“Jeff Bezos, Elon Musk: these incredibly wealthy people are making their money off the backs of people, and resources which they are exploiting from the earth. They need to pony up and pay for this,” the world-renowned professor of forest ecology, Suzanne Simard, told me at an outdoor café in St James Park, London. “[They] undermined our government so that they could make cheap s**t. We have to close the circle of responsibility […], we have to hold them to account.”
With her wispy silver hair, piercing birdlike eyes and simple black coat, Simard in many ways conforms to the image of an academic being shepherded around the city on a book tour. But as these passionate outbursts suggest, little about Simard is typical.
Simard’s research has transformed Western understanding of forests, and was the basis for the “tree souls” in James Cameron’s blockbuster movie Avatar. Her work helped unearth the secrets of an underground web of fungi (nick-named the “wood wide web”) that allows trees to communicate and share resources – delivering nutrients and carbon not just within species but between them. Large dominant “mother trees” are also key to these efforts, she has established, helping funnel the network’s support to new seedlings.
[See also: “Austerity is coming back”: Tim Lang fears for food security as war rages]
But while her contributions to science have established that it is collaboration, not competition, that is the governing principle of forest growth, it has been a battle to get there. Even the name “mother tree”, with its anthropomorphising overtones, has sparked controversy: “Everybody was like, ‘don’t do it: it’s going to ruin your career’. And really, the knives do come out.”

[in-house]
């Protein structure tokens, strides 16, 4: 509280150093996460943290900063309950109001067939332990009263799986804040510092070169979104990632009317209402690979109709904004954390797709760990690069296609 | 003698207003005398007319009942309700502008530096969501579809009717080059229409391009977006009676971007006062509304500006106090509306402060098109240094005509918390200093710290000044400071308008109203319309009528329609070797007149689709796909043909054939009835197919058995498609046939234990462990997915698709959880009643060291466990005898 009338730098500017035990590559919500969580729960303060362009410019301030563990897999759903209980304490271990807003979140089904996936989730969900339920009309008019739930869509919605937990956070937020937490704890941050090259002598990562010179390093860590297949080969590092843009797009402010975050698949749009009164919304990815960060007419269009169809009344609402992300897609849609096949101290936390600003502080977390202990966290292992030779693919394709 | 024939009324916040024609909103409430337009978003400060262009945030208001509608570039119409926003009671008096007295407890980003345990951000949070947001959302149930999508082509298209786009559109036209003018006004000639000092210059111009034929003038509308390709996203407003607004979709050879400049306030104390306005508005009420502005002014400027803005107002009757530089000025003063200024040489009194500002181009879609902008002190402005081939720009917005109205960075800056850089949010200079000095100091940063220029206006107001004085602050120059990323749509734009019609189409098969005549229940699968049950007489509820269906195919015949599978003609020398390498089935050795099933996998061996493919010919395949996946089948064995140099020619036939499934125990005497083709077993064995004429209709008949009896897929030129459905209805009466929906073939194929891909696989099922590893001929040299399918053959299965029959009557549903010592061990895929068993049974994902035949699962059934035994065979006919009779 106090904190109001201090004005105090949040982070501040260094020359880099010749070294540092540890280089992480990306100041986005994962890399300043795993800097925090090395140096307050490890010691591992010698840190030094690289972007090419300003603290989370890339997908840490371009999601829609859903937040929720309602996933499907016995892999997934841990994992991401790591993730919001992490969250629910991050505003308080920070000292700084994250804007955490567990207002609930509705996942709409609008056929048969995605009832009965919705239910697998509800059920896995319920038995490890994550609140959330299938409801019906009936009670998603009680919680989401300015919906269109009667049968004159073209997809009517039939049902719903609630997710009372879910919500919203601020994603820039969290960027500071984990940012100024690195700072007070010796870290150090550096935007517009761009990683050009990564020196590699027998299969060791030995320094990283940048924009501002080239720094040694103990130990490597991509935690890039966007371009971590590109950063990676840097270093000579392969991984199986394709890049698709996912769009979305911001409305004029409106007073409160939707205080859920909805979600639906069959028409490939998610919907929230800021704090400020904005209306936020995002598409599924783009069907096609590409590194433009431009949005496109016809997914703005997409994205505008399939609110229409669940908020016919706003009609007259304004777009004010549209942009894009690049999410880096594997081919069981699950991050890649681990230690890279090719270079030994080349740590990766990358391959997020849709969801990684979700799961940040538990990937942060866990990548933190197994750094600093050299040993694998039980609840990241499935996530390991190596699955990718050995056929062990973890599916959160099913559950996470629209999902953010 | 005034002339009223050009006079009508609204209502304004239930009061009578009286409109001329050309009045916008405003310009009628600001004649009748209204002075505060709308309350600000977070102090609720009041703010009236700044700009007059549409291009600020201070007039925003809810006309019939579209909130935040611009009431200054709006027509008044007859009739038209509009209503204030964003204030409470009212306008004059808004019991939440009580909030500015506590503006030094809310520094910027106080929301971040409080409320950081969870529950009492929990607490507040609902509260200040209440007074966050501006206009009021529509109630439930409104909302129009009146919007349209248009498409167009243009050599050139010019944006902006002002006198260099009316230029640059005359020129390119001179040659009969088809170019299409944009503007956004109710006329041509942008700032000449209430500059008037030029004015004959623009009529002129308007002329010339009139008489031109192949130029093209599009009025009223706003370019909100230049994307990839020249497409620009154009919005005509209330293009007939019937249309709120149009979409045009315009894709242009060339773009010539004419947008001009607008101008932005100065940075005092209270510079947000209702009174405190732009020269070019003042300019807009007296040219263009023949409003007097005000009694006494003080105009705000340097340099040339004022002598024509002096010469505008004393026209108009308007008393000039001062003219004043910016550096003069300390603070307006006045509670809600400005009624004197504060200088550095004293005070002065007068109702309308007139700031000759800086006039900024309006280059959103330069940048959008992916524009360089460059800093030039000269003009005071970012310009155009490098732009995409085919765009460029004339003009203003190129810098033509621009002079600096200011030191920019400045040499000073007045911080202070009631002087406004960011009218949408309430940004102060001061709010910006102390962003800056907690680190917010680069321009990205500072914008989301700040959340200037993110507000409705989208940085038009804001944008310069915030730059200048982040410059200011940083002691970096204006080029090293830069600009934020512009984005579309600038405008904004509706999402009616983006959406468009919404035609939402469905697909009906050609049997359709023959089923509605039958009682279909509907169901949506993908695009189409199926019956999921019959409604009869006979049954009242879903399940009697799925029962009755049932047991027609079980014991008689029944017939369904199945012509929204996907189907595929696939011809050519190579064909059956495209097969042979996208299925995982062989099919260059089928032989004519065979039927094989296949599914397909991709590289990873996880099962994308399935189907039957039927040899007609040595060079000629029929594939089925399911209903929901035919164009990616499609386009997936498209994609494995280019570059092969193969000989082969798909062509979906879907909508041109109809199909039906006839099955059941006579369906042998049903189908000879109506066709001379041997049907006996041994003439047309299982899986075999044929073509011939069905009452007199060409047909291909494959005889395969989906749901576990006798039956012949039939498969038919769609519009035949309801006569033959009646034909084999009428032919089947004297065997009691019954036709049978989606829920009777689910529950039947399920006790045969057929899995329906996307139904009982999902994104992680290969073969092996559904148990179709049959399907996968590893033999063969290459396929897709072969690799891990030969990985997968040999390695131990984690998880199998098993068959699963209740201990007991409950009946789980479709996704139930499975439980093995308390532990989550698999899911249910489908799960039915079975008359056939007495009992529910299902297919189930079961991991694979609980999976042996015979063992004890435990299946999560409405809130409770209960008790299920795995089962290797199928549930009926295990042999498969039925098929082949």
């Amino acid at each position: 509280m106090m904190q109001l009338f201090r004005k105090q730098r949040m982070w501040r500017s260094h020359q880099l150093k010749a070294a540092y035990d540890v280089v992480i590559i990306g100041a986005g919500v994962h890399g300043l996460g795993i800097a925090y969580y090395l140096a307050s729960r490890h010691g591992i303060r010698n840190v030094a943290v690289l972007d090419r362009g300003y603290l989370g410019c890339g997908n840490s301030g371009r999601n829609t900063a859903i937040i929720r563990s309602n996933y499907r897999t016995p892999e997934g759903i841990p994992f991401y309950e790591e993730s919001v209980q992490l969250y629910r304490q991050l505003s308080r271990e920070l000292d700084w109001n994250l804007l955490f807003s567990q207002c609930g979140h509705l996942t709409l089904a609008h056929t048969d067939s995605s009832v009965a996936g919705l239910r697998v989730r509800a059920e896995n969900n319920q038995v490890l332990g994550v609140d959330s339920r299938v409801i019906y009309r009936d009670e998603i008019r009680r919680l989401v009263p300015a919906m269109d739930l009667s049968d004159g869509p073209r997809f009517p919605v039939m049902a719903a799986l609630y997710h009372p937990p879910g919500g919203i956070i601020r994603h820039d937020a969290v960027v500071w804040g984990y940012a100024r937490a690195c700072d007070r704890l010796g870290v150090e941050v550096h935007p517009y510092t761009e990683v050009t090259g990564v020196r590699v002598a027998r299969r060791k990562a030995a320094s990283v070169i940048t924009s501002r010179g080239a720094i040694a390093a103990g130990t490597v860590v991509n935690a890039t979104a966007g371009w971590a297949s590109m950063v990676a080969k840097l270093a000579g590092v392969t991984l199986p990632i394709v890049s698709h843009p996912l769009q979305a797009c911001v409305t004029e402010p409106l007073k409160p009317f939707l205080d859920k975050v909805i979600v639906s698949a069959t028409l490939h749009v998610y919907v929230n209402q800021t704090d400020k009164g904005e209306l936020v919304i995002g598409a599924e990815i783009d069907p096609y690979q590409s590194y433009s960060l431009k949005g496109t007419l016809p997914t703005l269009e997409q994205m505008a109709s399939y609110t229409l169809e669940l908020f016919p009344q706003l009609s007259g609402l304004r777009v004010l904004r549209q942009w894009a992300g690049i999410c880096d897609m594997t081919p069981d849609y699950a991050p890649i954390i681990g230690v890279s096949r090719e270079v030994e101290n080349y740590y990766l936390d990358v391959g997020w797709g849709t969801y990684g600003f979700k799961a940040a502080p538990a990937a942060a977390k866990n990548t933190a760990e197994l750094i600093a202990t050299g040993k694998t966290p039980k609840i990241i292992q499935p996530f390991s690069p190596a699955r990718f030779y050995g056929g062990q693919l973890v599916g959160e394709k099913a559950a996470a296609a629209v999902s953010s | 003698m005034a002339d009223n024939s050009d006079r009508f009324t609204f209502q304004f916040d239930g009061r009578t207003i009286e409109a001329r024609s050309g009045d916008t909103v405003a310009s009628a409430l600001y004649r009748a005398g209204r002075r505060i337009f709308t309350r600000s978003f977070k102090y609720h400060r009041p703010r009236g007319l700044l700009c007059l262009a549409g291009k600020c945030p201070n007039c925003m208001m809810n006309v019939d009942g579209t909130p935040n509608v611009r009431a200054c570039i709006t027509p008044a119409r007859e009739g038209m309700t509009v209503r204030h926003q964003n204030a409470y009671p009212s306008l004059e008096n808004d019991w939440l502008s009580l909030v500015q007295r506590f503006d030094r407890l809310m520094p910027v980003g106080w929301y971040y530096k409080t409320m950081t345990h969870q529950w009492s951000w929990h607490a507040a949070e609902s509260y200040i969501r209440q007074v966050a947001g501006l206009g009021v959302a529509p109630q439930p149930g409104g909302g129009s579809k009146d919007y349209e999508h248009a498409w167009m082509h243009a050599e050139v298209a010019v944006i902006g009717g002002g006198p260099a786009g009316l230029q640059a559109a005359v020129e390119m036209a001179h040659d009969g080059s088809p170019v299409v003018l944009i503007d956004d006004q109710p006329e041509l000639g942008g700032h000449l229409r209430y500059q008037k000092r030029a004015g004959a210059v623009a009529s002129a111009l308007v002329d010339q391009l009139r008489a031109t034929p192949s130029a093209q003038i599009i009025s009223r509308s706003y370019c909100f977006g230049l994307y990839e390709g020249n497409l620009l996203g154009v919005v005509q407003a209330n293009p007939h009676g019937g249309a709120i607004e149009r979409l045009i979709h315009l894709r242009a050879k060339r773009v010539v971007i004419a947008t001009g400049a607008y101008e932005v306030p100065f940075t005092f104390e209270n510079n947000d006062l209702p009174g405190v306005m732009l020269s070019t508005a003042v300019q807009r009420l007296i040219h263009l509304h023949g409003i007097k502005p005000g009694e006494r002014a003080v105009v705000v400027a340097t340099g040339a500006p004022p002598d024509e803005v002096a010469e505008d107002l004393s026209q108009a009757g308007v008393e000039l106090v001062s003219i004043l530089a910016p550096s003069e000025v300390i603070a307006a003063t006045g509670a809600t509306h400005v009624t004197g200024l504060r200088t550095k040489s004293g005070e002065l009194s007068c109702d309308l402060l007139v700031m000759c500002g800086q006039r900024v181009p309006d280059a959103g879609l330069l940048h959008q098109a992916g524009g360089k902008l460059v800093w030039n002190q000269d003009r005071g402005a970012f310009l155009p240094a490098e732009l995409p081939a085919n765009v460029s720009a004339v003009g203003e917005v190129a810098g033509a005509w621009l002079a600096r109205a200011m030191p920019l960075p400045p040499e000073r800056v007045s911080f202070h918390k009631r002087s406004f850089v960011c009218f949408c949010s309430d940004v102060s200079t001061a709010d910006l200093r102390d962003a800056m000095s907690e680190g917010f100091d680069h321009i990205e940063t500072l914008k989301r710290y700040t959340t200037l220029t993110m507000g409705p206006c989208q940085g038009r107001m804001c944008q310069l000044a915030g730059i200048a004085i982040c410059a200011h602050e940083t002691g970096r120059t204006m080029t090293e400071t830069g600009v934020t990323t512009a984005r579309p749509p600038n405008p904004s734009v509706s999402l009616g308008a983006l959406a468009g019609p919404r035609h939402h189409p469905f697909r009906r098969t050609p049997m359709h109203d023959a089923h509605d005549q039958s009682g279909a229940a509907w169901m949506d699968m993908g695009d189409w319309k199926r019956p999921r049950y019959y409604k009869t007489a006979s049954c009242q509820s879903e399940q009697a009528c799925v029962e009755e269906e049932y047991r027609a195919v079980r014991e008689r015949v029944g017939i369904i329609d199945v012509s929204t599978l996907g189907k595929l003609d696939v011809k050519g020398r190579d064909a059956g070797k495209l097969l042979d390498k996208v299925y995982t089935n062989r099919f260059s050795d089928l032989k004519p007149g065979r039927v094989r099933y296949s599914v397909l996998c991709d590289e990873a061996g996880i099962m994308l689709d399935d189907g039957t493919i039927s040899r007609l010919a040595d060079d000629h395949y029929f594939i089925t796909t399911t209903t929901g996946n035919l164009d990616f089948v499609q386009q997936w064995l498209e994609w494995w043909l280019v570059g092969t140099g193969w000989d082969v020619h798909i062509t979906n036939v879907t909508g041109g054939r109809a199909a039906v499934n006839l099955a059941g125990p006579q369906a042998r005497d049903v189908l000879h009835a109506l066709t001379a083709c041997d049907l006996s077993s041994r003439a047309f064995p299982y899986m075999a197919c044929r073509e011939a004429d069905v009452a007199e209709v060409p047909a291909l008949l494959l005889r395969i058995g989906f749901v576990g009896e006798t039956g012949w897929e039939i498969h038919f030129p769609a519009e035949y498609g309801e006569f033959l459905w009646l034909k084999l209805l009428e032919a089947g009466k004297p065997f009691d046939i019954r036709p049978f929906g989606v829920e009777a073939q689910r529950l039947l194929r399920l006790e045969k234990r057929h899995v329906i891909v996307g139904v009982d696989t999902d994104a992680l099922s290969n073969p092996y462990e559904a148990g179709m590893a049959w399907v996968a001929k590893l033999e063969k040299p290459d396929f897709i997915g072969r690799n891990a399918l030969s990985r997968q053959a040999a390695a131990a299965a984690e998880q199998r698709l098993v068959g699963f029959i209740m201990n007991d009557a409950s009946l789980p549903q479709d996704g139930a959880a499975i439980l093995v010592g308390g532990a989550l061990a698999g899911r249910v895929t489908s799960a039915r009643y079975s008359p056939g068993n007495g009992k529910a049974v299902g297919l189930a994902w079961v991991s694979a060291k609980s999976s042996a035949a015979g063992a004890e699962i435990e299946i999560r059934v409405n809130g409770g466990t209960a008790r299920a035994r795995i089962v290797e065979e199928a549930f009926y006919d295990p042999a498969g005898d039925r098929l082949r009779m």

Simard is not someone to be easily cowed, however. And working with people from Canada’s indigenous communities helped cement her confidence in her communication style. “Their whole world is about the integration of humans and the nonhuman world; you don’t separate these things at all. In fact, when we do separate them, that’s when we get into so much trouble.”
Her bravery perhaps even runs in her DNA. Raised in the Monashee Mountains of rural Canada, Simard’s gripping memoir Finding The Mother Tree introduces many important figures who populated her youth, from her rodeo-riding brother to her grandfather who rolled logs down rivers at great personal risk. Simard has continued this legacy, helping lead the way for women, first in the logging industry, then science. (Not to mention battling breast cancer, the development of which her research involving toxic herbicides and radioactive isotopes might have contributed).
It is a sweaty, dangerous and highly unique personal story that has captivated creative minds around the world. The author Richard Powers is said to have based his heroine in the award-winning The Overstory on the scientist, while actress Amy Adams is set to star as Simard in an upcoming film adaptation of her memoir.
Yet in light of the evermore dire warnings about the health of the planet, it is not the personal, but the practical and political context of her work that Simard wants to stress. Indeed, she has narrowed her thinking down to a four-point action plan for governments.
[See also: Could Happy the elephant follow an Ecuadorian monkey into legal personhood?]